5 rational thoughts about the Celtics blowout of the Cavs

5 rational thoughts about the Celtics blowout of the Cavs


5 rational thoughts about the Celtics blowout of the Cavs


Few things are more uplifting in a Celtics fan’s life than a wall-to-wall blowout after a streak of losses (and, before that, a bunch of COVID-necessitated postponements). Let’s go through key points:

1. This was a legit win, not Goliath trampling David.

The Cleveland Cavaliers got so bad in the two seasons following LeBron James’ (second) departure from the franchise that it’s hard to not still think of the Cavs as a definitively bad team. They are not. Even if they don’t stay as solid as they’ve been in the first quarter of the season, the leaps by Collin Sexton and Darius Garland, as well as their statistically solid defense (fourth-best in opponent points per game and points allowed per 100 possessions) aren’t just flukes. They’re a real squad on the rise.

Point being: The Celtics dropping an unmitigated, unrelenting forty-point ass-whooping on the Cavs means something. Hopefully they don’t let it slip against the Bulls, who are Bad Actually, tomorrow night.

2. Cs kept pushing all night.

Cleveland had no counter for the relentlessness of Jaylen Brown, Kemba Walker and Daniel Theis (and, later, for the bench crew). The Celtics ate hearty meals from their 55.9% shooting as jump shots, transition buckets or points in the paint (78 points total from the two latter categories).

Yet at no point—at least not until fairly late in the fourth quarter—did Boston play like a coasting team, as it could have starting anywhere in early Q3. They played strong defense the whole time, stifling not only the Sexland duo but also reliable dudes like Larry Nance Jr. and Andre Drummond (who for all his faults has walloped Boston bigs like rented mules for many years). Tristan Thompson and Daniel Theis had no problem containing their center opposition on offense or defense, the former via domination of the boards, the latter via stretchability and speed. Brown and Smart put guards and wings alike through hell. And even when Brad Stevens pulled the starters and it was up to Carsen Edwards, Aaron Nesmith and Rob Williams to exert defensive pressure, they acquitted themselves pretty well. (Especially impressed with Nesmith’s rebounding ability, which, IMO, will be as important for him in making a case for a rotation role as any threes he can make, and with Edwards’ strong all-around performance. The latter is a holy terror whenever Cleveland is his opponent.)

3. Jaylen Brown. Again.

We’ve reached a point in this young season at which Brown racking up point totals in the high 20s and low to mid-30s is just a thing that happens. (Including the games when Tatum was active.) Fifteen games in, there’s enough raw data on Jaylen Brown, not to mention undeniable evidence of his acrobatic tenacity on your screen every game night, to make a realistic (if imperfect) assessment of his season. His per-game line for 2020-2021 as of this morning is 27-6-4-2-1 (w/ decimals rounded for simplicity’s sake) at a 31.6% usage rate, taking 20 shots a game for 53% from the floor, 43% from deep and 78% from the line (the latter is no longer a significant exploitable weakness. That’ll all regress a bit when Tatum returns and Kemba Walker’s minutes tick upward…but do we really think it’ll be much of a regression? Is it really unreasonable to suggest that this slash line is basically the player Brown is? I don’t think so.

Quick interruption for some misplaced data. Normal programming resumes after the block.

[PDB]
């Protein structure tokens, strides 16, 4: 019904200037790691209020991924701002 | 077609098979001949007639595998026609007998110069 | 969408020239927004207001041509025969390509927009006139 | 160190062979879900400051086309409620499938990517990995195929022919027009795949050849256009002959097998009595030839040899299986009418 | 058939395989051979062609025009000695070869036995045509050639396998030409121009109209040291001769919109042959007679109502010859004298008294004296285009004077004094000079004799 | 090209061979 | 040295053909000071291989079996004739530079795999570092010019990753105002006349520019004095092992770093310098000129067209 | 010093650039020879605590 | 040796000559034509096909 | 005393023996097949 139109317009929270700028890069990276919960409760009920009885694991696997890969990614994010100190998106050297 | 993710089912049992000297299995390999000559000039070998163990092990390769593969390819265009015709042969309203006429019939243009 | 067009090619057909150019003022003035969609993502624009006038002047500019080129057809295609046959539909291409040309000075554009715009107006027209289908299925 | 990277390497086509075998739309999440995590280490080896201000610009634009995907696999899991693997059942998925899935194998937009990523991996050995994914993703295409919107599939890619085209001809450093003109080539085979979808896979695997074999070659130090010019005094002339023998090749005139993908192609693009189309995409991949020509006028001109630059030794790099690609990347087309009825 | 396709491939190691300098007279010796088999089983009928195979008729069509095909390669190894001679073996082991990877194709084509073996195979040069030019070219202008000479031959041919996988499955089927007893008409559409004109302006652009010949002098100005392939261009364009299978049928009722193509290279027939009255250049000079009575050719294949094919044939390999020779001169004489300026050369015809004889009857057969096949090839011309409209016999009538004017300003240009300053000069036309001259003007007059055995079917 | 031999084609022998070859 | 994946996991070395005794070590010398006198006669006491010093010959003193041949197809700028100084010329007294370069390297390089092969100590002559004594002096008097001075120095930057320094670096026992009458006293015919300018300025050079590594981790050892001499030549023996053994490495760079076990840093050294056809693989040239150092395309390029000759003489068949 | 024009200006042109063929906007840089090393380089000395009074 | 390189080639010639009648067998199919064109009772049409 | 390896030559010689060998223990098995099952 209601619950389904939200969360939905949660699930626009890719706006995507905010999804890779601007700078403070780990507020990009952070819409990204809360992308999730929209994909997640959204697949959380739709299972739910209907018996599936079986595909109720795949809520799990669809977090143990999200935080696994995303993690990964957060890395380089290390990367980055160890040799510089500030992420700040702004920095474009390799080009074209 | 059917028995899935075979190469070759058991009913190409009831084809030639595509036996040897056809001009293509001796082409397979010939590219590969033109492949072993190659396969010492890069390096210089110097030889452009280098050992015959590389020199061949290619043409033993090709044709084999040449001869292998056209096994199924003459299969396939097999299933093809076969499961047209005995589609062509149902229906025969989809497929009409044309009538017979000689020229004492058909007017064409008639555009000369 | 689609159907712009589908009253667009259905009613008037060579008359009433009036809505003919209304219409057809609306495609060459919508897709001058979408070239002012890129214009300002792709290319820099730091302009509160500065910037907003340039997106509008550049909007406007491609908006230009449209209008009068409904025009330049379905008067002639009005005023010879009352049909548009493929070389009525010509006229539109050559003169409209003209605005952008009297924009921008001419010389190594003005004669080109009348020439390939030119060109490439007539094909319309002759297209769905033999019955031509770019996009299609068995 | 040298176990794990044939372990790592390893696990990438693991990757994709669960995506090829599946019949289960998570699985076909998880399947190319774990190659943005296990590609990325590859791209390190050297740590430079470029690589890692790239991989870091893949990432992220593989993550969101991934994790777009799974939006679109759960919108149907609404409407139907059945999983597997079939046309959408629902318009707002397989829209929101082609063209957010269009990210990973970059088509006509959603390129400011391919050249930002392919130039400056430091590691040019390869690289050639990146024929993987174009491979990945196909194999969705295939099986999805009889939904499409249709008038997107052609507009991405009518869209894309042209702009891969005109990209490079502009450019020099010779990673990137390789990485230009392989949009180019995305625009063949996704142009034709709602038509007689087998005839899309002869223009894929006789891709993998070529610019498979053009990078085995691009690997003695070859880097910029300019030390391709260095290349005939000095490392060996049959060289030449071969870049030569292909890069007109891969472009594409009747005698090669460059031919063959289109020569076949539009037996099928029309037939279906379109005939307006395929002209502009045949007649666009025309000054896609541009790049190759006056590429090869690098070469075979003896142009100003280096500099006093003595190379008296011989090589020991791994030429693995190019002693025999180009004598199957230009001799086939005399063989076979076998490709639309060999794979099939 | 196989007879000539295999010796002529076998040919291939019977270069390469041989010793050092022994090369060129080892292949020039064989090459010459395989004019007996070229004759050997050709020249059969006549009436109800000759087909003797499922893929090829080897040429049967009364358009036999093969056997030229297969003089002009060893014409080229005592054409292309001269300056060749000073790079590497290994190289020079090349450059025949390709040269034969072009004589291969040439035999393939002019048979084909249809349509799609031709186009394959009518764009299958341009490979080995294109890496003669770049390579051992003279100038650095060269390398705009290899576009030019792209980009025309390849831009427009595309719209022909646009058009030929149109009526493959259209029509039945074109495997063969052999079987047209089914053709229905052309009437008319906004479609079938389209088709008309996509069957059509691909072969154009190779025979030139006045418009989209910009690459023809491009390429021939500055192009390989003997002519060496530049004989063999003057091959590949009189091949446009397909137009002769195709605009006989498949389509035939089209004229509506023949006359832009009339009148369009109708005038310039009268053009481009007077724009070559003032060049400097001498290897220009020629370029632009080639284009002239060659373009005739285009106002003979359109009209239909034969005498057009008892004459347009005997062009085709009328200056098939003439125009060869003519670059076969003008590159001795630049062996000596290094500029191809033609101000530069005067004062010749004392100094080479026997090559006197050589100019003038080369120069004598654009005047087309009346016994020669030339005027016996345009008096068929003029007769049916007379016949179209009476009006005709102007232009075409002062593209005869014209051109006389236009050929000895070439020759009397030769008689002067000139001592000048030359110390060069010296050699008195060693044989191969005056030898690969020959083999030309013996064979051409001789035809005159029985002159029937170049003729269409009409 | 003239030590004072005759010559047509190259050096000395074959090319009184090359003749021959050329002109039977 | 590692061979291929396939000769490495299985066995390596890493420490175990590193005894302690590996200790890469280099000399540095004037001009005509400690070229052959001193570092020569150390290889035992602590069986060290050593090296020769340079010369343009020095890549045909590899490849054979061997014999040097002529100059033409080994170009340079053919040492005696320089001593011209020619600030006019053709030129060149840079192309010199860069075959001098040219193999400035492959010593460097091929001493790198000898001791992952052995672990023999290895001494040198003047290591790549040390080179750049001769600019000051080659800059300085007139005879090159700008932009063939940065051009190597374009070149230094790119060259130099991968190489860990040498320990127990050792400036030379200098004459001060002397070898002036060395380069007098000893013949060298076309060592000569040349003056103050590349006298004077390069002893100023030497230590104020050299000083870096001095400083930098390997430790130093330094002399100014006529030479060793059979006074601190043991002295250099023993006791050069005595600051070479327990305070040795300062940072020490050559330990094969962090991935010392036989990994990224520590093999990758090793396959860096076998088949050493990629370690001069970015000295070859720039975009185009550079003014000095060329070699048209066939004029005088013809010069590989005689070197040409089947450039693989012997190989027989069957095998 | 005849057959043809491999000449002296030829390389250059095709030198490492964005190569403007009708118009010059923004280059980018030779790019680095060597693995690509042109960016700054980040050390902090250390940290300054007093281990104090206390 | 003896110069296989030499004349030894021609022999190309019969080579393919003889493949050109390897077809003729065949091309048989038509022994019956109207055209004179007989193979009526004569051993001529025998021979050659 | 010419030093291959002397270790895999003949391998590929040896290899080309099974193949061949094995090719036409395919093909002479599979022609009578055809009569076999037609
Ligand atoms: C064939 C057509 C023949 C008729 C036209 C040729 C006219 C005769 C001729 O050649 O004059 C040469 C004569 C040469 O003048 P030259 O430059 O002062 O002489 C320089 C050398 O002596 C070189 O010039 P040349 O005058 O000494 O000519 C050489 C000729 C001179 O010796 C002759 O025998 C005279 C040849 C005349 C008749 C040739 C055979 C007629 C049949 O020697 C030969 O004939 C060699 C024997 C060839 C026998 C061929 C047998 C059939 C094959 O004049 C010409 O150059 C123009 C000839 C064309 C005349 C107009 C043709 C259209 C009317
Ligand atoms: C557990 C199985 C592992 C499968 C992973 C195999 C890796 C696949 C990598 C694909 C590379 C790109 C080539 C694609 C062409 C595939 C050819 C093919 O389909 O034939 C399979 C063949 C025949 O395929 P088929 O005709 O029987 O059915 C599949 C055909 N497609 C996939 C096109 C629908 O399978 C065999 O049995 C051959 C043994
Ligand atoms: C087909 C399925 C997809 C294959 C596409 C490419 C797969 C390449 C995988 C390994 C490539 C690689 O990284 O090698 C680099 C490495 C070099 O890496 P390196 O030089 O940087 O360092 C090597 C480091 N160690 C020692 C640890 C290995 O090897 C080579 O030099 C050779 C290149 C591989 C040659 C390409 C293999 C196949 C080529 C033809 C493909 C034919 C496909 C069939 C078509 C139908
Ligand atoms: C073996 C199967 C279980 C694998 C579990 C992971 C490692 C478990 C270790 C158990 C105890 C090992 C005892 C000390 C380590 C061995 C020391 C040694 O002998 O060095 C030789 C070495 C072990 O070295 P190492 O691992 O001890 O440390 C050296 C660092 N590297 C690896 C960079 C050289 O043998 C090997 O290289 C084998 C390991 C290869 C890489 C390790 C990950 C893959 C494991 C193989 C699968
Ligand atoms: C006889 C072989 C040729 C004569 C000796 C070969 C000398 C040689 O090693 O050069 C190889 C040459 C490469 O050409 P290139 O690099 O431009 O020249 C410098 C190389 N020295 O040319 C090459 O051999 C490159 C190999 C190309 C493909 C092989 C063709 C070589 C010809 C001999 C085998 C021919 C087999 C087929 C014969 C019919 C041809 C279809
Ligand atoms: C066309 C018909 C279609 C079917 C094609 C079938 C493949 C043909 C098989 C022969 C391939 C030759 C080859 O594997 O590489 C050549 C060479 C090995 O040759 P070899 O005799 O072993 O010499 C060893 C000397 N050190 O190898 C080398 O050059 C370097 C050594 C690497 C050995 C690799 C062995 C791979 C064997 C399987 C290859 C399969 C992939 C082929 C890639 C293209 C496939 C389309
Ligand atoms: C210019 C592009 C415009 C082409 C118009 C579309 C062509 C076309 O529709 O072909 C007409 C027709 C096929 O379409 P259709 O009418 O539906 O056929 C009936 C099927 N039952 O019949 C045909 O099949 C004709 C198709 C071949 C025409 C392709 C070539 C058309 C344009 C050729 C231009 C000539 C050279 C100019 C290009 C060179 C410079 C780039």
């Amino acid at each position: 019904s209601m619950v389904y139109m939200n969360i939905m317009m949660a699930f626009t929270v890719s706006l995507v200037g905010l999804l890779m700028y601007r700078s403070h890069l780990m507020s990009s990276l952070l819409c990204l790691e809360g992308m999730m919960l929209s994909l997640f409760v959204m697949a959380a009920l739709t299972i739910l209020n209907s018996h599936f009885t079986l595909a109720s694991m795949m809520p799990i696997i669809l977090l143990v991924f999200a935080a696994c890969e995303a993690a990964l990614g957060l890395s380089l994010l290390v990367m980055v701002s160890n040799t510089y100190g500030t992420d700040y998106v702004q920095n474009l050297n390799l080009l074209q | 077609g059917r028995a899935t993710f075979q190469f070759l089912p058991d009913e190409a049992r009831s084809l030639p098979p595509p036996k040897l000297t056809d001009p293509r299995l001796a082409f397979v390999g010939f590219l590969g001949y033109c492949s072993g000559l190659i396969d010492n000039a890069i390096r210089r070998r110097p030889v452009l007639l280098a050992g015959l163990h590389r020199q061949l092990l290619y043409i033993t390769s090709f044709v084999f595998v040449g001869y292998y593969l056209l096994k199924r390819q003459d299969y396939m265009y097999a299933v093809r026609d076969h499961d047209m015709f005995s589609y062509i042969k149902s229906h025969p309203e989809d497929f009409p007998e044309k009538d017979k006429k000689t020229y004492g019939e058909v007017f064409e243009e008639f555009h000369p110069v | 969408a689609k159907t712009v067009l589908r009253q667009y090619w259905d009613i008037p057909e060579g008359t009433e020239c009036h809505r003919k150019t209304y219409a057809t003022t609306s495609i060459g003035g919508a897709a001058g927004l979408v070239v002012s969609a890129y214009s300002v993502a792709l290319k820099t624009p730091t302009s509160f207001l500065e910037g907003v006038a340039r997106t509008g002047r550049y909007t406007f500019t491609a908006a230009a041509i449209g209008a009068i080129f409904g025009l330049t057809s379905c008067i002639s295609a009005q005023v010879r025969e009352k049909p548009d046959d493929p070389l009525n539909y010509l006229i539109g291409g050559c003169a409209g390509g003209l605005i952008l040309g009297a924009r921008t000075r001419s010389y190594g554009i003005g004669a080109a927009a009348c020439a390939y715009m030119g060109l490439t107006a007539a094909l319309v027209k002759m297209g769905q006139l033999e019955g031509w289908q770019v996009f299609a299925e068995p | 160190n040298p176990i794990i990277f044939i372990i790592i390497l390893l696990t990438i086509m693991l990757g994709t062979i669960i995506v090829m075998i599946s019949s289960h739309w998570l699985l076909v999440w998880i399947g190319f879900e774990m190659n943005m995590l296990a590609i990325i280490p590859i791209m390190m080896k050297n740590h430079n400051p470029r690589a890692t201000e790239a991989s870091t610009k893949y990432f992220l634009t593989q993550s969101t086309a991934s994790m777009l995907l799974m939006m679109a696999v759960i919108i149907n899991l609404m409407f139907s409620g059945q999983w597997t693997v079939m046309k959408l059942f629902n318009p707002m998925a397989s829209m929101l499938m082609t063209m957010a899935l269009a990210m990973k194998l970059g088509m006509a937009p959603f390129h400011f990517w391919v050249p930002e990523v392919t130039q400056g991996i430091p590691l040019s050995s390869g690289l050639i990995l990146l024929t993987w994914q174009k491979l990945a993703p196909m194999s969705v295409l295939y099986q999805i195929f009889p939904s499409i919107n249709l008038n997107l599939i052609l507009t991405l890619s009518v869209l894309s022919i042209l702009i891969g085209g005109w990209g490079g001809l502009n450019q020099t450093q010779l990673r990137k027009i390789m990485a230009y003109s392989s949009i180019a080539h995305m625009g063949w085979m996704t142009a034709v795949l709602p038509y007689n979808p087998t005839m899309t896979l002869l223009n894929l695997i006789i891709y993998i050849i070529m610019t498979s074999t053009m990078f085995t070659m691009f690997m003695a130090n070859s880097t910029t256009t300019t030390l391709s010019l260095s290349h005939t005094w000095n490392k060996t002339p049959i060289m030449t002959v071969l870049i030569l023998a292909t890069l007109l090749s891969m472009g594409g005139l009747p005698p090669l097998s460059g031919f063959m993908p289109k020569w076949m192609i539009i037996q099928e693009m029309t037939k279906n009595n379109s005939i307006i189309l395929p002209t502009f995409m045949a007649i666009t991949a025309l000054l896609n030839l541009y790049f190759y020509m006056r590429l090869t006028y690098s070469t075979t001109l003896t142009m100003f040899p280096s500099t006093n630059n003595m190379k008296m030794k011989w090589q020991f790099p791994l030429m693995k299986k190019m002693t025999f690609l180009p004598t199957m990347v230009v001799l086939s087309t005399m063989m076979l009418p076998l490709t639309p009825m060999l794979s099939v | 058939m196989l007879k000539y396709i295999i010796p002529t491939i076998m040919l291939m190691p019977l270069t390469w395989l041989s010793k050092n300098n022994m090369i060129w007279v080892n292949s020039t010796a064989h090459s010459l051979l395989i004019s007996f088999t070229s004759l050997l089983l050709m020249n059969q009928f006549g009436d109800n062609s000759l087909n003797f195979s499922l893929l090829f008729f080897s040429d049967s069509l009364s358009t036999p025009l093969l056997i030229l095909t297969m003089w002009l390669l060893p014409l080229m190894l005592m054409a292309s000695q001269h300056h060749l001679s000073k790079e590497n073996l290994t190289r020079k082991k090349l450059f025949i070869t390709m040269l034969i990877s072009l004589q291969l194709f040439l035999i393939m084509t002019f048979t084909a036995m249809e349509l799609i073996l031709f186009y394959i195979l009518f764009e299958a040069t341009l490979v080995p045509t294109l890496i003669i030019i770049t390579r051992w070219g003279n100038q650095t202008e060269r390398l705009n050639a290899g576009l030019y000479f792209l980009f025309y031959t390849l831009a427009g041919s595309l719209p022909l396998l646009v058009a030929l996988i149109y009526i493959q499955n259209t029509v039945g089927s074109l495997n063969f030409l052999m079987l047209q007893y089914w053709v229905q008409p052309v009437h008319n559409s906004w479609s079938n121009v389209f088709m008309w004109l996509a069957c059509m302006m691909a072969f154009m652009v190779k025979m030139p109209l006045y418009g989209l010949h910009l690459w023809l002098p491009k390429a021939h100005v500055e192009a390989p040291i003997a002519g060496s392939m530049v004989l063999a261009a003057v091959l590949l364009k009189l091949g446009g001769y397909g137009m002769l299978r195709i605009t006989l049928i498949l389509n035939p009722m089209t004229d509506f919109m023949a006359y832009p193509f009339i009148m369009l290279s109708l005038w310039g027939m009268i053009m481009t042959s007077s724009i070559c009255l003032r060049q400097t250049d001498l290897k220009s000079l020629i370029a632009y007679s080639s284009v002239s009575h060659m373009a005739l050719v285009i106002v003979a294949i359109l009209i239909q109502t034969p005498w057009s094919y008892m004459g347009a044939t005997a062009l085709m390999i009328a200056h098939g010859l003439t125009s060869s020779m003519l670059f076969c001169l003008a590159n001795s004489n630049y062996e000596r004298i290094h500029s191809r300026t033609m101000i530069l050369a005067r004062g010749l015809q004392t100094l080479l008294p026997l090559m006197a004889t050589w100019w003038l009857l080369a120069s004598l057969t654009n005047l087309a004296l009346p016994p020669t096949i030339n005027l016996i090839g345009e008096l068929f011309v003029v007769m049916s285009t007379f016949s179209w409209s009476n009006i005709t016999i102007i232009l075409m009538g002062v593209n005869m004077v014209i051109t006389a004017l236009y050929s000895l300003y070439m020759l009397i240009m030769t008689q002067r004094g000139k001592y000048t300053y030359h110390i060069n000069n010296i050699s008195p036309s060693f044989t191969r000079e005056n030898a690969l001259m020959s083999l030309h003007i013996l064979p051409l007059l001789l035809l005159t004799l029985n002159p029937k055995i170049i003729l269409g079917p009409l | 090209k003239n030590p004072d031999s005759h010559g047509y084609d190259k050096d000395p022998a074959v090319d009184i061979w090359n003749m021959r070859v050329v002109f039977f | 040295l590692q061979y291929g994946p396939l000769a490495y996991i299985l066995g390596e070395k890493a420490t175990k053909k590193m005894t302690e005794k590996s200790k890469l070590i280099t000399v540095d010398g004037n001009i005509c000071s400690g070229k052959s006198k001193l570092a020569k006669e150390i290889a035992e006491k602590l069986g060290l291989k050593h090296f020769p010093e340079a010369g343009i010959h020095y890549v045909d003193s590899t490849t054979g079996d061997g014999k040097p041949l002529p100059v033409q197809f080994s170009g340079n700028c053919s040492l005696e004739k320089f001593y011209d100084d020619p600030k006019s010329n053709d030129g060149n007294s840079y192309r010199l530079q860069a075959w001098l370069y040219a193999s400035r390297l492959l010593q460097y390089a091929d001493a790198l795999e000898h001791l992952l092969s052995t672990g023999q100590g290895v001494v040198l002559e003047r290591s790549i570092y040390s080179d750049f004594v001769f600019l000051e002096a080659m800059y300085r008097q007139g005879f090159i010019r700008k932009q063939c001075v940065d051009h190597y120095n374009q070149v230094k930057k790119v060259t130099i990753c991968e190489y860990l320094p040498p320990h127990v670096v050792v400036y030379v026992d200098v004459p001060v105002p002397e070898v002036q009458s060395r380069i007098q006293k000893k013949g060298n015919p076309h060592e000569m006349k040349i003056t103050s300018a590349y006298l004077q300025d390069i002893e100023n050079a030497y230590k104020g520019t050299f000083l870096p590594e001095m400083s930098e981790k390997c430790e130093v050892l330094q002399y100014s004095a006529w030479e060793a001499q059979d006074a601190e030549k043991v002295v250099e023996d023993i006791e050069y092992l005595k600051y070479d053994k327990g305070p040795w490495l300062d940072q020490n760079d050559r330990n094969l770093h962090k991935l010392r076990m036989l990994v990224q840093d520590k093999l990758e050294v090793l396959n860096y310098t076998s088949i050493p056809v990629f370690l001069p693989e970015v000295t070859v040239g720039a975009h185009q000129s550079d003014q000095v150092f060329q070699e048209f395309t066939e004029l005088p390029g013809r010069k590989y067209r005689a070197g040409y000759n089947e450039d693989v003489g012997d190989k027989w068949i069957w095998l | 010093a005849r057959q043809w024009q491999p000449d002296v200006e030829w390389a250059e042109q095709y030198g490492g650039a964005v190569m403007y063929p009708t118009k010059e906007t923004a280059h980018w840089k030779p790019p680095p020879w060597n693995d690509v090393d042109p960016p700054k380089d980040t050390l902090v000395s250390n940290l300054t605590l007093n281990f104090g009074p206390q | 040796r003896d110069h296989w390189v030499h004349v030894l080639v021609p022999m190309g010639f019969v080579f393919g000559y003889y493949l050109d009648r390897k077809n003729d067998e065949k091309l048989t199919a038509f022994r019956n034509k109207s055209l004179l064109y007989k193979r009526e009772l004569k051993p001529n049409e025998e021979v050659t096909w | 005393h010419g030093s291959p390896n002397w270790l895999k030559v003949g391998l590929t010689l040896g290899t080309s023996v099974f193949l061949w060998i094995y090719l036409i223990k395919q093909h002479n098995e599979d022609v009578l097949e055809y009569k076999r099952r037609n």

Which brings me to his feat last night. We often talk about number of field-goal attempts when analyzing offensive efficiency, but we don’t mention minutes played nearly as much:

That’s unheard of efficiency-wise: 33 points, only 4 of them from the free-throw line, so that’s 29 points on 13 field-goal makes and just 20 FG attempts. In 19 minutes. Unlike Tatum, Brown hasn’t been a scoring juggernaut since his AAU days; he’s developed his offense in a slow, methodical approach and now has incredible discipline in shot selection that plenty of high-volume scorers never bother to develop.

4. SMARF reined it in, to great success.

Evidence bears out that Marcus Smart’s biggest gaffes/least effective games come when a). he lets frustration get the best of him or b). shoots too much and tried to do to much in general. Sometimes these happen simultaneously, as in the recent Philly games.

Last night, then, was the other side of the SMARF coin: where his offensive focus is less on getting shots up and more on creating better opportunities for his teammates, evidenced by the 9 assists and his efficiently scored 12 points (on 62.5% shooting). Defensively, he was also on point, earning 5 of the team’s total 14 steals and hounding everyone switched onto him.

5. The imminent death of the double-big lineup?

In his game story, MassLive beat writer Matt Vautour speculated that Tatum’s expected return to the Celtics tonight in Chicago would mean no room for the Daniel Theis/Tristan Thompson starting pair.

Ordinarily I’d say the same. Smart is objectively one of the team’s five best players this season (the others being Tatum, Brown, Walker and Theis), and I think you can choose to start Theis or Thompson based on the matchup without either man having a fit about his minutes. Then again, maybe you want Smart anchoring the bench with Pritchard out and Teague in a semi-slump? Also, you gotta start thinking about how you deploy Rob Williams—who, at this point, could probably be a starting center—alongside Theis and Thompson. Wouldn’t be surprised if somehow this quandary is only resolved with a trade in the near future.

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